As the arid northern Arizona landscape whizzed past our observation car, our peppy hostess urged us to visit the train’s bathroom before disembarking. To put it bluntly, she said, there weren’t very many nice restrooms at the Grand Canyon, “So I want to make sure that you’re all pottied up.”
I sneaked a peek at my husband, who sneaked a peek back at me.
This kind of intimate attention wasn’t exactly what we had anticipated when we decided to take the train to the Grand Canyon. We had thought riding the train meant we were ecologically responsible, cutting down on pollution, taking sensible mass transit across the fragile desert.
What it really meant, apparently, was that we were seen as old, feeble, perhaps with overactive bladders, and in need of assistance.
What had we done?
We got off the train shortly before noon. About a thousand people got off with us.
We had come to the Grand Canyon to see the most amazing natural vista in the American West.
Instead, we saw the wide backsides of tourists as they ate ice cream cones, perched on walls, swigged bottled water, played Frisbee, and — really bad idea at the edge of the Grand Canyon — zipped past on skateboards.
Our savvier friends had urged us to visit the more remote North Rim instead, and I was beginning to understand why. But the North Rim wasn’t open in April, and it was hundreds of miles from where we had been staying.
Doug, who likes crowds even less than I do, did not look happy.
“It’s like being at the State Fair, but with a canyon next to it,” he muttered.
In front of us was the Grand Canyon. Directly behind us were lodges, souvenir shops, a museum of some sort called Hopi House, and — aha! A path! A soft pine-needle trail that led through the trees. We started walking. Within seconds, the path took us to the parking lot of a dormitory. Cleaners were hauling out bundles of soiled laundry. Idling trucks belched fumes.
We trudged back toward the rim. Long lines waited for the free rim-tour shuttle bus, and every bus was full. We only had three hours before we had to reboard the train. We weren’t going to spend it standing in line, and we refused to spend it sulking about that Shangri-La, the North Rim.
Resolutely, we set out on foot along the Rim Trail. So did a million other people. For a while, we were trapped behind two teenage girls in sweatshirts, and in front of a family of six. But eventually, we all began to spread out. It got quieter. We could breathe again.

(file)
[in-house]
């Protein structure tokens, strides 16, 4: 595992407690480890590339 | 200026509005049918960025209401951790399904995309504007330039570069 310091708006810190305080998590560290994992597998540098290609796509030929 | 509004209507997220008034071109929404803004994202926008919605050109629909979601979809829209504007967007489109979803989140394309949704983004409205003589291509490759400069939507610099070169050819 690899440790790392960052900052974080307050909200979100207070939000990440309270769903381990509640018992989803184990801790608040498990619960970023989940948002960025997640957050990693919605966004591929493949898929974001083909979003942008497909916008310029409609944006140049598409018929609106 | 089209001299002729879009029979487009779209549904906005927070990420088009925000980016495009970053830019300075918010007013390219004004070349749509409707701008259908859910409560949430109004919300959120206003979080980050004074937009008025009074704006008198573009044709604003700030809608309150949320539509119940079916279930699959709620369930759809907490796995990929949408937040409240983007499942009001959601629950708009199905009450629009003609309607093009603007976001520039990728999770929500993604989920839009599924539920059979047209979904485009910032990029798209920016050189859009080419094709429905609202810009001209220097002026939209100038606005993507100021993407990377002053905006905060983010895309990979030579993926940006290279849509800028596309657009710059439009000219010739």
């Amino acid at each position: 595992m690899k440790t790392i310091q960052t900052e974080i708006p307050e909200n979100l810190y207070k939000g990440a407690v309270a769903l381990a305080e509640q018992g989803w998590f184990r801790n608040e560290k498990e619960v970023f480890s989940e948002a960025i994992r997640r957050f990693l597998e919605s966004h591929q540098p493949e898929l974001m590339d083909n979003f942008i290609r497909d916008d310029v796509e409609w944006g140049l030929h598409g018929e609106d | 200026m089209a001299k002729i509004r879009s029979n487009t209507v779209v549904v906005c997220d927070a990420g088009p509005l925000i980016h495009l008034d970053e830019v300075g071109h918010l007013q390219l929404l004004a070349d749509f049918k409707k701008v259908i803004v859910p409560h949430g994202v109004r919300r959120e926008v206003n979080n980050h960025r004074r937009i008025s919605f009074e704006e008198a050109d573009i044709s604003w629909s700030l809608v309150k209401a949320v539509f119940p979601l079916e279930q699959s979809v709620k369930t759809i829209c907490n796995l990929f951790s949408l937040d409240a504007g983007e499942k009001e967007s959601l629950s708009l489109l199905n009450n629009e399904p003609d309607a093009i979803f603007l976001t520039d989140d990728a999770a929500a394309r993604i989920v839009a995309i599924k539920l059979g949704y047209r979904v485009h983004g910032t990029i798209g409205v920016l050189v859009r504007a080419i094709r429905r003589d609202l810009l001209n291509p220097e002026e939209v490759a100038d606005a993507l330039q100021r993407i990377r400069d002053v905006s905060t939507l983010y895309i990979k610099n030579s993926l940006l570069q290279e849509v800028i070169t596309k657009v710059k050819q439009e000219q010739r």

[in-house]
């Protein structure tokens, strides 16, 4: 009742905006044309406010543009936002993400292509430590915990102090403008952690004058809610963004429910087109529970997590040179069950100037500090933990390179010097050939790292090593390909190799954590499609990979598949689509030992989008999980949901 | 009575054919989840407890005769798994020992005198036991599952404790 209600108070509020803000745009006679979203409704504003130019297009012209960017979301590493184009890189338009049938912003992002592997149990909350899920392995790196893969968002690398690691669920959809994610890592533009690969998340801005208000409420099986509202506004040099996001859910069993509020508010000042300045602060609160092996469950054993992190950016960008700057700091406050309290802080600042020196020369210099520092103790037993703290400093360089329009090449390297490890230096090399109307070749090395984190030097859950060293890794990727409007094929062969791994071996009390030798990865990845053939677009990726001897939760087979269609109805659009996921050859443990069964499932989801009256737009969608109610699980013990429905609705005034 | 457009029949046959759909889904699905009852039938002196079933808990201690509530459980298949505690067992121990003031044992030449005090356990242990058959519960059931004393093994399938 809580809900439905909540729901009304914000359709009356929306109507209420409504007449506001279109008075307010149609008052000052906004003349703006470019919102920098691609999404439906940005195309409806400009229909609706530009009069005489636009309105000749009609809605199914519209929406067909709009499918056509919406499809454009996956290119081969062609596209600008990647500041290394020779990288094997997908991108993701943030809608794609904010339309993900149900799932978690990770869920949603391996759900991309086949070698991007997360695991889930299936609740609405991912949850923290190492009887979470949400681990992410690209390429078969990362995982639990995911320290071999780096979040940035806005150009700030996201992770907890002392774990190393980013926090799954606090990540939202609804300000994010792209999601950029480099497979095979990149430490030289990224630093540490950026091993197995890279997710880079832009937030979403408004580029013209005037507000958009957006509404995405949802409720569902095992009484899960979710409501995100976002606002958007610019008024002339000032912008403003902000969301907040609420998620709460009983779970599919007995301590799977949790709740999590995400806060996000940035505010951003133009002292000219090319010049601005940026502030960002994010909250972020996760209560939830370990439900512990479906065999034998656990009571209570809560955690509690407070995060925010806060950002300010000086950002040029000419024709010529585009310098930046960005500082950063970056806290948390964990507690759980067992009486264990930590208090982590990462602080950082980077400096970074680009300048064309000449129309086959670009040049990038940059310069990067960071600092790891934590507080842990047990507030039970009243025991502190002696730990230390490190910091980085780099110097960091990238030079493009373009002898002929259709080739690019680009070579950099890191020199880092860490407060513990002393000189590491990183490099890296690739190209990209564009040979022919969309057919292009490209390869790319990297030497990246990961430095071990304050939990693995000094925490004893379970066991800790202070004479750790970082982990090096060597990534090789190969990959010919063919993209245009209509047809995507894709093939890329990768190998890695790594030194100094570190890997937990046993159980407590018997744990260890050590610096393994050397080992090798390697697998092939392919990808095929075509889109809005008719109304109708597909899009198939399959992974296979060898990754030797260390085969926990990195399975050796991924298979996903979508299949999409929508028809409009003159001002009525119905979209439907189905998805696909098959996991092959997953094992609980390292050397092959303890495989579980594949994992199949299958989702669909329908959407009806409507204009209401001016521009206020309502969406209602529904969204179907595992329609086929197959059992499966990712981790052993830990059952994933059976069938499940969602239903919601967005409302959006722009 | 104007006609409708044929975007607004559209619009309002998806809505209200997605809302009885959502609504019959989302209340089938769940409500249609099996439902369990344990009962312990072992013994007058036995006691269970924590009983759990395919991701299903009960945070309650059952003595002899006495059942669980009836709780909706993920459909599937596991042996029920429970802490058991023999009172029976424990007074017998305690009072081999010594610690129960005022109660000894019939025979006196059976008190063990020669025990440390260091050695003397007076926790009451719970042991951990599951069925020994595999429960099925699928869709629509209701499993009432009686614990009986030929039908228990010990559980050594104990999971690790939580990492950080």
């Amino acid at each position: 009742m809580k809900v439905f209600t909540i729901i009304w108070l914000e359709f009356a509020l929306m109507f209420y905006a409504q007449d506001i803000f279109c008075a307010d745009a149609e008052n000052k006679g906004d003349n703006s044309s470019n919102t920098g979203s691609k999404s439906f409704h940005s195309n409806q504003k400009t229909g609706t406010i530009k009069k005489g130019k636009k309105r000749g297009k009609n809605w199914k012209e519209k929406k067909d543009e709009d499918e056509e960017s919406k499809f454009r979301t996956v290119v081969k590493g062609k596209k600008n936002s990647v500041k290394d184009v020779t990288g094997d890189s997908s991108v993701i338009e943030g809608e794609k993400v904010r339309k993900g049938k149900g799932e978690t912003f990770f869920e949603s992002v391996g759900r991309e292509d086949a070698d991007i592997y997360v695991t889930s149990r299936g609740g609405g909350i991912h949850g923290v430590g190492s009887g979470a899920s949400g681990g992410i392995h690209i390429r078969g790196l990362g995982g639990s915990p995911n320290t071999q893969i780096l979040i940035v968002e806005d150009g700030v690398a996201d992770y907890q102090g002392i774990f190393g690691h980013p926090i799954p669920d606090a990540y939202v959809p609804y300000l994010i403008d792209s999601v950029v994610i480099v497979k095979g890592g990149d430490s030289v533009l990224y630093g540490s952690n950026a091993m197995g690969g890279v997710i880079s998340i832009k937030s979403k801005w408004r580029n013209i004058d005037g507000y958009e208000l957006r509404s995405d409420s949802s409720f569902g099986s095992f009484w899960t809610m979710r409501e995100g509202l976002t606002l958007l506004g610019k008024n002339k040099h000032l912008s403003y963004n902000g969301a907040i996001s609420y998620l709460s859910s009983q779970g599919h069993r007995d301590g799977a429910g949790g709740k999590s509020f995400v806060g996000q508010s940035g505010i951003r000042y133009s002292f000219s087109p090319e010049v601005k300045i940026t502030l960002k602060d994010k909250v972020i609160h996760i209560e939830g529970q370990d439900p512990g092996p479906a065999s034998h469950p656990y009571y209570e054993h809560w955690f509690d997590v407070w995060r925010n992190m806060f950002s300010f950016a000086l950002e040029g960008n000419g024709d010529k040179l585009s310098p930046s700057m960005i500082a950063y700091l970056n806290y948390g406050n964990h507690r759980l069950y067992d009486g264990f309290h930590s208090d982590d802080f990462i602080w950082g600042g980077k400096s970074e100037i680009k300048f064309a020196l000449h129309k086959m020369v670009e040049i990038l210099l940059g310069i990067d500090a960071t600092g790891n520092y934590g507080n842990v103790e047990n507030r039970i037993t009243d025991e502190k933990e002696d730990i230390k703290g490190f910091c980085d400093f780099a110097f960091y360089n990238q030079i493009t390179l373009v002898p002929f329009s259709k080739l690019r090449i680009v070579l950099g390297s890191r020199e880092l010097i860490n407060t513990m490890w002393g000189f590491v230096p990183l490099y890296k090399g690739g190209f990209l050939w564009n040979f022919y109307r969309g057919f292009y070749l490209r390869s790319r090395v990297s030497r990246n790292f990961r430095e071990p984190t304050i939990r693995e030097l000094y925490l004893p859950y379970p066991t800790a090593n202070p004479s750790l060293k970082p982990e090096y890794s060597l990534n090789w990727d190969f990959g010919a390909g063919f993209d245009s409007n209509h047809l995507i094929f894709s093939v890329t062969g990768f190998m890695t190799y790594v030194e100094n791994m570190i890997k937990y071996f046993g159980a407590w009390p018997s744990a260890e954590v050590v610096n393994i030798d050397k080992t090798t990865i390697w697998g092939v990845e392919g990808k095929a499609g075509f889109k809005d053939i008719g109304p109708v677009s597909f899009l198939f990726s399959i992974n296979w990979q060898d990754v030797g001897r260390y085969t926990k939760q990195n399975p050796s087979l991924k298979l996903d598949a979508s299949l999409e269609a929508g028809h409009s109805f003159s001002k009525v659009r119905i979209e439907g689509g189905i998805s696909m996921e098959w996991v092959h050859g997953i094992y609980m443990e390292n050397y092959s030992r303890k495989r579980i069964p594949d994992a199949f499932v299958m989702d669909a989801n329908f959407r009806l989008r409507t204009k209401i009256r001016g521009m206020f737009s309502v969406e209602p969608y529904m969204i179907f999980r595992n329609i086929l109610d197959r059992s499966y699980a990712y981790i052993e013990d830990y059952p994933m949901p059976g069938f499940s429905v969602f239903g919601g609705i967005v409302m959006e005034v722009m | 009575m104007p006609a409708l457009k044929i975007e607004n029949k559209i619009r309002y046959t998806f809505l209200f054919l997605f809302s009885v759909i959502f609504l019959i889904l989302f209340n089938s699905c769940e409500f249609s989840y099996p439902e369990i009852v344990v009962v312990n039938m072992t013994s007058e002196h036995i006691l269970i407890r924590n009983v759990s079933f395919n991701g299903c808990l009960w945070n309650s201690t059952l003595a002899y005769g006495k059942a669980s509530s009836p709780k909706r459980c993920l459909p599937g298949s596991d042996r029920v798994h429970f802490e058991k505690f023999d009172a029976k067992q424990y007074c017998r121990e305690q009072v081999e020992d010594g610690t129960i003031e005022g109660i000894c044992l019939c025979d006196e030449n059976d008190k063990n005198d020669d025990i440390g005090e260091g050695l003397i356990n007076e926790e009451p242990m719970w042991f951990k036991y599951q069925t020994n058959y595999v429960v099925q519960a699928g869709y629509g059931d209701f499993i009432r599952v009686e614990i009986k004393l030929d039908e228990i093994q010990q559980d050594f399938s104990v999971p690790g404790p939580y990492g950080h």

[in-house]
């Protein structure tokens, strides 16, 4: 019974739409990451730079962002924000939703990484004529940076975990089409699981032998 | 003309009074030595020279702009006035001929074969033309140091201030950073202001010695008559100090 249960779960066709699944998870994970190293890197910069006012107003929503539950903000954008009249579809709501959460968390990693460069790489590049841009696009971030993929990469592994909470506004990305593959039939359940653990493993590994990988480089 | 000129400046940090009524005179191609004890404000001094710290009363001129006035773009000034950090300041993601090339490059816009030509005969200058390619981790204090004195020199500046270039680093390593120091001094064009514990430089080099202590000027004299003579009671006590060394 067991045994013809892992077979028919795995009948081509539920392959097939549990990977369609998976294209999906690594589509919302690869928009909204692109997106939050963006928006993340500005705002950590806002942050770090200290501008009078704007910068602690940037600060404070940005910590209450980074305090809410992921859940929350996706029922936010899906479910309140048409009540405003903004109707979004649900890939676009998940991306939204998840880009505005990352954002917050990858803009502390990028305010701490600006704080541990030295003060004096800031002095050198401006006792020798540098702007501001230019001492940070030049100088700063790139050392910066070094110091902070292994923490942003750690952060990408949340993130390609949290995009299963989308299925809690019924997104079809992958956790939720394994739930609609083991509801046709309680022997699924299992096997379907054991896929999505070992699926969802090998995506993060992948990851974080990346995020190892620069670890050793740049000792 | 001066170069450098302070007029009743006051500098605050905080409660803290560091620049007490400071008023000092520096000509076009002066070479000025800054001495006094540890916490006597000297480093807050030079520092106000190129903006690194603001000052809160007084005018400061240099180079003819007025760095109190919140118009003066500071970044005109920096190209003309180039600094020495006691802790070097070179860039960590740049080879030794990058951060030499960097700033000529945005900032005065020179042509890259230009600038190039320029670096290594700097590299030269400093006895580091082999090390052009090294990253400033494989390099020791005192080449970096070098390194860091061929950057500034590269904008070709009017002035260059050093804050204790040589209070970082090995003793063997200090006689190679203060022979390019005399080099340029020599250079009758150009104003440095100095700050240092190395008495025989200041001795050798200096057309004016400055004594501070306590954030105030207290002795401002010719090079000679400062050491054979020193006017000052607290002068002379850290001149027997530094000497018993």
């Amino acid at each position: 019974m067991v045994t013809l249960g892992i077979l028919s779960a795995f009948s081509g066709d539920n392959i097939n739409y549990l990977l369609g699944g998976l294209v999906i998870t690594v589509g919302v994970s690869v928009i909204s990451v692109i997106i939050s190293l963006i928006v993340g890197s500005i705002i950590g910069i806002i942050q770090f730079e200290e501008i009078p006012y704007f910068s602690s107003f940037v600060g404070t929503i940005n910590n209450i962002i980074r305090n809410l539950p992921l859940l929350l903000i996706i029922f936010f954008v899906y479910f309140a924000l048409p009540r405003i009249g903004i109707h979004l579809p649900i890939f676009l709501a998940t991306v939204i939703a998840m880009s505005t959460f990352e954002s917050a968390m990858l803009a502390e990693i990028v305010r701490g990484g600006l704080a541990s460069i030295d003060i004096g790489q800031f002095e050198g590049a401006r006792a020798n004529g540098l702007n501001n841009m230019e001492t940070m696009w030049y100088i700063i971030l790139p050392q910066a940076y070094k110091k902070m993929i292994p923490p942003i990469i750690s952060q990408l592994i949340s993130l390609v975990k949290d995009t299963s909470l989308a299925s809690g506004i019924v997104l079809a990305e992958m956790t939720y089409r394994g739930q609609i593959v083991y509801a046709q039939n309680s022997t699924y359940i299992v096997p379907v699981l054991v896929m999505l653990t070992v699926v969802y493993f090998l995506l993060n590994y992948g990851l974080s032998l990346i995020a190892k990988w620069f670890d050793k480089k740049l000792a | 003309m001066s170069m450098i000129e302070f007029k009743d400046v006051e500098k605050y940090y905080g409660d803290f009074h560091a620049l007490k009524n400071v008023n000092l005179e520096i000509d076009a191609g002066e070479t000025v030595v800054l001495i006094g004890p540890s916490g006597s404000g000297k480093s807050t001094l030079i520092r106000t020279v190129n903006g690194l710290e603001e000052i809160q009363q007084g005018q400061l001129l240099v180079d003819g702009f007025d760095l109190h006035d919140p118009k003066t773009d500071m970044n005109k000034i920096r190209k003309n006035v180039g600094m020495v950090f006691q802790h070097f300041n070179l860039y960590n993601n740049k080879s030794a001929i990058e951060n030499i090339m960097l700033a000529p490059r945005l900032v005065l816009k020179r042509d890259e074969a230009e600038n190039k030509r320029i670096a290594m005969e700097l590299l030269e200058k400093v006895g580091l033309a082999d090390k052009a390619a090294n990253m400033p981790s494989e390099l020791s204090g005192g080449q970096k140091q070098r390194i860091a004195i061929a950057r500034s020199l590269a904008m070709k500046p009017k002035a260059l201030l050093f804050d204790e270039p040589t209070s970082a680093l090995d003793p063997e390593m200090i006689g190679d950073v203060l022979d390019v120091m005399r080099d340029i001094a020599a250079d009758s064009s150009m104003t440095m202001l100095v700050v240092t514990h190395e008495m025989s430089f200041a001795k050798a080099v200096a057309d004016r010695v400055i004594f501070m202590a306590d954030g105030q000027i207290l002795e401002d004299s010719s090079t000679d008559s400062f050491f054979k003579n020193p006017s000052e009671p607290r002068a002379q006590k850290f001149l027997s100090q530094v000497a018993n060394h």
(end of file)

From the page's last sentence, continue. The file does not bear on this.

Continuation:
The paved trail was edged with small, sharp rocks. On our left were scrub brush, trees and rocks. Buses zoomed past, unseen, just beyond the trees.
On our right was a flat rocky buffer zone that kept us about 10 feet away from the canyon’s edge. We stopped to take in the view, a mile down and 10 miles across.
It was hard to grasp its magnitude — the canyon looked flat in the strong midday light, like a theater backdrop painted in hazy pinks and greens. I could see the trails that zigzagged into the canyon, and I could see the long line of ant-like specks that were tourists trudging ever downward. Their trail looked just as crowded as ours, but they faced a steep uphill climb back.
We walked on. And then, a mile or so up the trail, the right side just fell away. There was no rocky buffer, no gradual slope with trees that you could grab if you fell. There was the trail, and then there was air. All I had to do was take one step to the right, and down I’d go, into the abyss.
I stopped. My head spun. I could not move. I tried, but I could not make myself lift my foot. I just kept thinking, one misstep, and down I’d plunge. I began to shake.
Doug helped me off the trail. “Vertigo,” he said.
Families continued past us. Elderly women with handbags. A woman with her dog. A little girl ran up the trail. Her dad called to her, “Jenny! Stay on the inside of the path!”
A boy raced past and then turned and shouted, “Mom? Wouldn’t it be a long time before you hit the bottom?”
“Look at your feet,” Doug said to me as I struggled to breathe. “Don’t look at the canyon.”
“Kind of defeats the purpose of being here, doesn’t it?” I grumbled, but I took his advice. Staring at the ground, I was able to shuffle forward. I felt like I was swaying. But I kept moving.
We crested a small hill and stopped. I looked toward the canyon. Crows wheeled and screeched on drafts of air. The flat colors had intensified as the afternoon deepened. It was mammoth, and it was magnificent.
That night, over dinner in Sedona, we lifted glasses of Oak Creek Pale Ale. We had survived the crowds and found beauty. I had survived vertigo and found my equilibrium. We clinked glasses.
Doug gave the toast: “Next time, North Rim.”
For information on visiting the Grand Canyon (north or south rim), go to www.nps.gov/grca.